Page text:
Obama accepts nomination, defends rights of minorities

PHOTOS: Thousands of delegates hear message of unity, diversity

Originally published: Sept. 6, 2012, 11:24 p.m.
Updated: Sept. 7, 2012, 12:45 p.m.

President Barack Obama. Photo Credit: David Lari/QNotes.

CHARLOTTE, N.C. — With flags, banners and signs flying as chants and applause filled Time Warner Cable Arena, President Barack Obama and his running mate Vice President Joe Biden on Thursday accepted his nomination to run again for president.

During Biden’s speech, conventioneers held up signs that read “Fired Up! Ready for Joe!” as they enthusiastically cheered the vice president. Throughout his speech, Biden praised Obama’s character and his focus on how policy decisions affect the lives of everyday Americans.

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Comparing Obama and Republican candidate Mitt Romney, Biden stated: “They bring a vastly different vision and a vastly different value system to the job,” followed by examples of decisions made by Obama throughout his presidency, including his work to save the automobile industry and the assassination of Osama Bin Laden.

Biden, in reference to the executive decisions made by Obama over the last four years, said: “This man has courage in his heart, passion in his soul, and a spine of steel.”

Like the rest of the three-day 2012 Democratic National Convention, Obama’s acceptance speech hit on a variety of themes as varied as economic recovery, healthcare, immigration reform, religious diversity, national defense, energy policy and civil rights.

Some of the evening’s loudest cheers came after several mentions of Obama’s successful capture and killing of Osama Bin Laden.

The president also addressed Republicans directly, chiding their intense focus on Russia as an international enemy at their Republican Convention in Tampa, Fla.

“After all, you don’t Russia — not al Qaeda — our number one enemy unless your still stuck in a Cold War time warp,” Obama said.

Obama also stressed the importance of economic recovery without hurting working Americans. “You can choose a future where we reduce our deficit without wrecking our middle class,” he said.

“I refuse to ask middle class families to give up their deductions for owning a home or raising their kids just to pay for another millionaire’s tax cut,” Obama said. “I refuse to ask students to pay more for college; or kick children out of Head Start programs, or eliminate health insurance for millions of Americans who are poor and elderly or disabled — all so those with the most can pay less. I’m not going along with that. And I will never turn Medicare into a voucher. No American should ever have to spend their golden years at the mercy of insurance companies. They should retire with the care and dignity they have earned.”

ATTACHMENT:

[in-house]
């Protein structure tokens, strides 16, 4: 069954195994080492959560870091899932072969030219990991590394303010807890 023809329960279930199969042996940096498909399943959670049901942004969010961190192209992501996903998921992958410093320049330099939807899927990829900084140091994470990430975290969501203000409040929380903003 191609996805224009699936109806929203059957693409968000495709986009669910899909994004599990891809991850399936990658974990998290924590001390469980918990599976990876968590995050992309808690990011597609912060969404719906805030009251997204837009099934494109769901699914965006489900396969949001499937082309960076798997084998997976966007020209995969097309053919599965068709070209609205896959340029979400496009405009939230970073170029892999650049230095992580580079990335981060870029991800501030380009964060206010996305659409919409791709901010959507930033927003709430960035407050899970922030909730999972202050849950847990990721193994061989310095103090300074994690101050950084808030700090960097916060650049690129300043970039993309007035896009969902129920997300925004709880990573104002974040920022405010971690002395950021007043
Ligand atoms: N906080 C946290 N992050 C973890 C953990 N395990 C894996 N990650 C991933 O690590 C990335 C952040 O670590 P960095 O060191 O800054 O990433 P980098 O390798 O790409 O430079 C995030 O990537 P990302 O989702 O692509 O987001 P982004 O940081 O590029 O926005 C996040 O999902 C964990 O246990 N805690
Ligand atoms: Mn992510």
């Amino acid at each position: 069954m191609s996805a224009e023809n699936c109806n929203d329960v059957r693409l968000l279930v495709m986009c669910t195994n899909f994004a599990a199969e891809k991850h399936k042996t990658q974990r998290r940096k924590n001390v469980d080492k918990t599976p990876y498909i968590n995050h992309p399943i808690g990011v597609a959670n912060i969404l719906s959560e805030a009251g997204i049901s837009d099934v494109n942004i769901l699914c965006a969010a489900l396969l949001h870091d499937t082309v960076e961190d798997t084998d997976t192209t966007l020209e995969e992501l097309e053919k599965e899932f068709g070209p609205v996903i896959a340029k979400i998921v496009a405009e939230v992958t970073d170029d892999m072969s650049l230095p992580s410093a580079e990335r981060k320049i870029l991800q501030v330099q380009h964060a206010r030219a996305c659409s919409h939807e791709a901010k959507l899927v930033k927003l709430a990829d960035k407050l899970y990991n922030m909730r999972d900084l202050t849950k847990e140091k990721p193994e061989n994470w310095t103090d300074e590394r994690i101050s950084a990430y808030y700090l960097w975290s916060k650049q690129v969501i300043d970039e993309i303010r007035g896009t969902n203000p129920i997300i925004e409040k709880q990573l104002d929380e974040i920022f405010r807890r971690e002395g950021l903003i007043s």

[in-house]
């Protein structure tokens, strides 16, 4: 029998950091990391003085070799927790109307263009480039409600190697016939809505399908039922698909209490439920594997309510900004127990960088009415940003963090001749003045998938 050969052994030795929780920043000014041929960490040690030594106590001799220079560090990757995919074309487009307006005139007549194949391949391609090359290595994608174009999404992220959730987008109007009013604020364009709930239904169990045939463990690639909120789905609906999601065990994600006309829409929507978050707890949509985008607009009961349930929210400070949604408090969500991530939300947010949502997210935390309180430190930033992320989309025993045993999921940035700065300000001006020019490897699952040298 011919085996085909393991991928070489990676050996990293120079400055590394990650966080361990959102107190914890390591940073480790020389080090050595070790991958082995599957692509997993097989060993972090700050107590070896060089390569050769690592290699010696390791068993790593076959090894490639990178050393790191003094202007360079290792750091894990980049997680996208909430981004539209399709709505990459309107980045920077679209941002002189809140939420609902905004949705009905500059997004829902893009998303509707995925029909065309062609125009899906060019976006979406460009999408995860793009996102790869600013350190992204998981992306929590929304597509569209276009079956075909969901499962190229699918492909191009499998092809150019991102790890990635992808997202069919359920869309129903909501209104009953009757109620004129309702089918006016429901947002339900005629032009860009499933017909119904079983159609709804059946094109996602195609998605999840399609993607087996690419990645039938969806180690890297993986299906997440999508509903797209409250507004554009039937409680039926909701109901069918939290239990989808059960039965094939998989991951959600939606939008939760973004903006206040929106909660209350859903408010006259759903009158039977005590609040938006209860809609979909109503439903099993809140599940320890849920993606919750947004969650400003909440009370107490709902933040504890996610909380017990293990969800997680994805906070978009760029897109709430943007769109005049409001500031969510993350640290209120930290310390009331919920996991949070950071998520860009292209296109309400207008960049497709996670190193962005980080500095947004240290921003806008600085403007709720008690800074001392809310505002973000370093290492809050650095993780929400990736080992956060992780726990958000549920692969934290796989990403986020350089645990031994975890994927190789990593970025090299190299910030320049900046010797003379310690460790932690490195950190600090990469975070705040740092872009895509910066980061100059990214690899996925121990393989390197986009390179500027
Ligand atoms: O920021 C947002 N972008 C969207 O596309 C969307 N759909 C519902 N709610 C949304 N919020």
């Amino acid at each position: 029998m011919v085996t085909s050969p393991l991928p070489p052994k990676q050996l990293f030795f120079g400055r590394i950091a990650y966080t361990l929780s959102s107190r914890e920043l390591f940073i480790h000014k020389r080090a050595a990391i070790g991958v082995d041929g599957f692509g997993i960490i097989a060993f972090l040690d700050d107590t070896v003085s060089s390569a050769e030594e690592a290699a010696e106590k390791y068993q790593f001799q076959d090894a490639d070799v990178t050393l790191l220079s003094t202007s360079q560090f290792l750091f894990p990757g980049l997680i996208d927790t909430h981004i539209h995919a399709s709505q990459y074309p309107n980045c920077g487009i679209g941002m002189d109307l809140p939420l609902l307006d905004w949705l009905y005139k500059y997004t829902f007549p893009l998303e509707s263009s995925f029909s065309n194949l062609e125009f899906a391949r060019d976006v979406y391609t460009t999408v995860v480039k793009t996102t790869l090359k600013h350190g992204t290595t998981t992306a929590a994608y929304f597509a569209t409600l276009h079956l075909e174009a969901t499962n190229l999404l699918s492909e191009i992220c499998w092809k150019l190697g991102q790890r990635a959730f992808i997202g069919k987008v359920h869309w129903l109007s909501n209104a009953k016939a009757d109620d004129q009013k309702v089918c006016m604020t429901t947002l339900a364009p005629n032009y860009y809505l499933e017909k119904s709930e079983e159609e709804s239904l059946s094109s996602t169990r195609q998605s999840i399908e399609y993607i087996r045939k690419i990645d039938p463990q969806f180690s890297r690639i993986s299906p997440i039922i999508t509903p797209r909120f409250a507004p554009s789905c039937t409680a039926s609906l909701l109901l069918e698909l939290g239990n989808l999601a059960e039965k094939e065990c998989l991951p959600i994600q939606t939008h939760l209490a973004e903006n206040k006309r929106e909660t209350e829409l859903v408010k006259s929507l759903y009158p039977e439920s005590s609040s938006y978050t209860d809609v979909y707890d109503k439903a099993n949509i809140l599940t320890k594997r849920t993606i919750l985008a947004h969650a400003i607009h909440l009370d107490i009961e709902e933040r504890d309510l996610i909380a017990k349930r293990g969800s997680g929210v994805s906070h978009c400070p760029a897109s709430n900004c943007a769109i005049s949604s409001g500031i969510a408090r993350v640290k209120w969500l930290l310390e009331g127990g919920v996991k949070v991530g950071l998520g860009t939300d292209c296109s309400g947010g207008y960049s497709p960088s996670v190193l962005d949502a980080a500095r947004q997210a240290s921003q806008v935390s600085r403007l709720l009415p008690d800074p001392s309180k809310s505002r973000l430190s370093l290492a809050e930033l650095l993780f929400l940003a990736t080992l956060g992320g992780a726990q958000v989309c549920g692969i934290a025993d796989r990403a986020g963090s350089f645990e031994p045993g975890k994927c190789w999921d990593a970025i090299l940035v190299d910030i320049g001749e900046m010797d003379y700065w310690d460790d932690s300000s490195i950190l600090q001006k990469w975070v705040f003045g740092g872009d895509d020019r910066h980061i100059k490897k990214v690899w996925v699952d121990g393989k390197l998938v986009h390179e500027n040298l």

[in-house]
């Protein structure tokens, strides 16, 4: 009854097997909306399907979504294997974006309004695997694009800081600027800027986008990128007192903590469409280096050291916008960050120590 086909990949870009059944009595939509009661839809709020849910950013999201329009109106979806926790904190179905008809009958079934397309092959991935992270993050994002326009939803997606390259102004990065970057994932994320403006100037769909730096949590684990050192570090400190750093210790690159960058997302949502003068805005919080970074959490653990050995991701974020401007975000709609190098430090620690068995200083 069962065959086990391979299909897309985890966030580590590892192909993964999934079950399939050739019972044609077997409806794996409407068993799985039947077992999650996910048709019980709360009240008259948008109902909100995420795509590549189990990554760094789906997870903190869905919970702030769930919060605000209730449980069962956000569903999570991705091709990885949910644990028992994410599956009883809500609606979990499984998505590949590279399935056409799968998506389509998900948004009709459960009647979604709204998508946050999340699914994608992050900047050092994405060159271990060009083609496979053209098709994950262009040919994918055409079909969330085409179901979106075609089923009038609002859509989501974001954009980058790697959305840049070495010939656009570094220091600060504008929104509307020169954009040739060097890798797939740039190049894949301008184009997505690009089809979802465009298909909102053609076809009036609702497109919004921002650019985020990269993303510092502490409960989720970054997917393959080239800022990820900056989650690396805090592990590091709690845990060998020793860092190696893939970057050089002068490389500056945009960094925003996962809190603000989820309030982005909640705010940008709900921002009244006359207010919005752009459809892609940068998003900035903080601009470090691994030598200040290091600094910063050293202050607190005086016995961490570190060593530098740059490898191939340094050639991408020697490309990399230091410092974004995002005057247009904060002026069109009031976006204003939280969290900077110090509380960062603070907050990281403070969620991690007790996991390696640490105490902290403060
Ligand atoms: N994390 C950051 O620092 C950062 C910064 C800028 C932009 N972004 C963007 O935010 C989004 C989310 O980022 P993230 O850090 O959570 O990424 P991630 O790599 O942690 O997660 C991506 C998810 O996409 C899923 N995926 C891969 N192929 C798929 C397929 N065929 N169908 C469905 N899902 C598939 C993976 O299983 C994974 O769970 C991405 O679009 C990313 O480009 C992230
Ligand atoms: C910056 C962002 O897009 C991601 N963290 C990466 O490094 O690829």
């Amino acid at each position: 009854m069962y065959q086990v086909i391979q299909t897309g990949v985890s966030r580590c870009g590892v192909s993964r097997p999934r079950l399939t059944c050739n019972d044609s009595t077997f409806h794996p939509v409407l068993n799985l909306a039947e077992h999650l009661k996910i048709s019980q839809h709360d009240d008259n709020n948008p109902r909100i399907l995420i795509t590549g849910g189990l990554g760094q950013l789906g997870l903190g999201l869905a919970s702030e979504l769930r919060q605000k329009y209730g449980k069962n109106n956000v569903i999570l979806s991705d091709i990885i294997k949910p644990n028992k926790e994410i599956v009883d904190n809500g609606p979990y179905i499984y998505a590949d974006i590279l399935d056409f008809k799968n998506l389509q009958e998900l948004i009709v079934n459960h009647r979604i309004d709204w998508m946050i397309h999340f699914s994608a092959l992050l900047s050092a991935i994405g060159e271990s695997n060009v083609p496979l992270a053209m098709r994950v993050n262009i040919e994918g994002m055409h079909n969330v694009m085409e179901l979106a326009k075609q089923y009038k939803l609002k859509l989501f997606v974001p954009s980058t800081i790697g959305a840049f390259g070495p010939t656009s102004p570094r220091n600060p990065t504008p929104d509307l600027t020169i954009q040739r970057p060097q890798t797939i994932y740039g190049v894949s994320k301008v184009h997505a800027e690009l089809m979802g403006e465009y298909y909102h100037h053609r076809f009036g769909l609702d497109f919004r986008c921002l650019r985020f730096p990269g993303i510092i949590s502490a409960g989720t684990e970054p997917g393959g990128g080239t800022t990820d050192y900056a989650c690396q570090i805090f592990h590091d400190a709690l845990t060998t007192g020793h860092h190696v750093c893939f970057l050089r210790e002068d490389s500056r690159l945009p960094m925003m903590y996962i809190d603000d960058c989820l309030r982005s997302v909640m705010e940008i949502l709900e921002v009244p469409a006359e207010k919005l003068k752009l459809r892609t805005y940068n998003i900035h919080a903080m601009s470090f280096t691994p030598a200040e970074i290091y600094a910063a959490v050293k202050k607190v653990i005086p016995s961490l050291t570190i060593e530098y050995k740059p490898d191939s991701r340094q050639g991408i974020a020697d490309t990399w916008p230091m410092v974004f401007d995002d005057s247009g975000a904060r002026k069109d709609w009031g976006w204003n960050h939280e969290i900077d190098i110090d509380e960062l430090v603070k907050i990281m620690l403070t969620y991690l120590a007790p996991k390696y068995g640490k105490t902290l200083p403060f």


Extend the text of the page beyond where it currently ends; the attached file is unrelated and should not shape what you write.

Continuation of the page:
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Gay Americans were also mentioned in the speech, as Obama stood up for minority groups traditionally scapegoated for the nation’s challenges.

“We don’t think that government can solve all of our problems,” Obama asserted. “But we don’t think that government is the source of all our problems – any more than are welfare recipients, or corporations, or unions, or immigrants, or gays, or any other group we’re told to blame for our troubles,” Obama added to great applause and “LGBT for Obama” signs waved in the crowd.

Gay members of the U.S. Armed Services were also given a nod, as Obama said those gathered at the convention and those who voted for him are the reason “why selfless soldiers won’t be kicked out of the military because of who they are or who they love.”

Obama also addressed voter apathy. “If you turn away now — if you buy into the cynicism that the change we fought for isn’t possible…well, change will not happen,” he said. If you give up on the idea that your voice can make a difference, then other voices will fill the void: lobbyists and special interests; the people with the $10 million checks who are trying to buy this election and those who are making it harder for you to vote; Washington politicians who want to decide who you can marry, or control health care choices that women should make for themselves.”

Obama’s final remarks resulted in deafening applause, chants of “U.S.A.” and “four more years.”

With 61 days until the election, the campaigns now enter the final stage of the election season.

Click photos below to enlarge and to scroll through gallery. All photos credit David Lari/QNotes.

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Posted by Matt Comer

Matt Comer previously served as editor from October 2007 through August 2015 and as a staff writer afterward in 2016.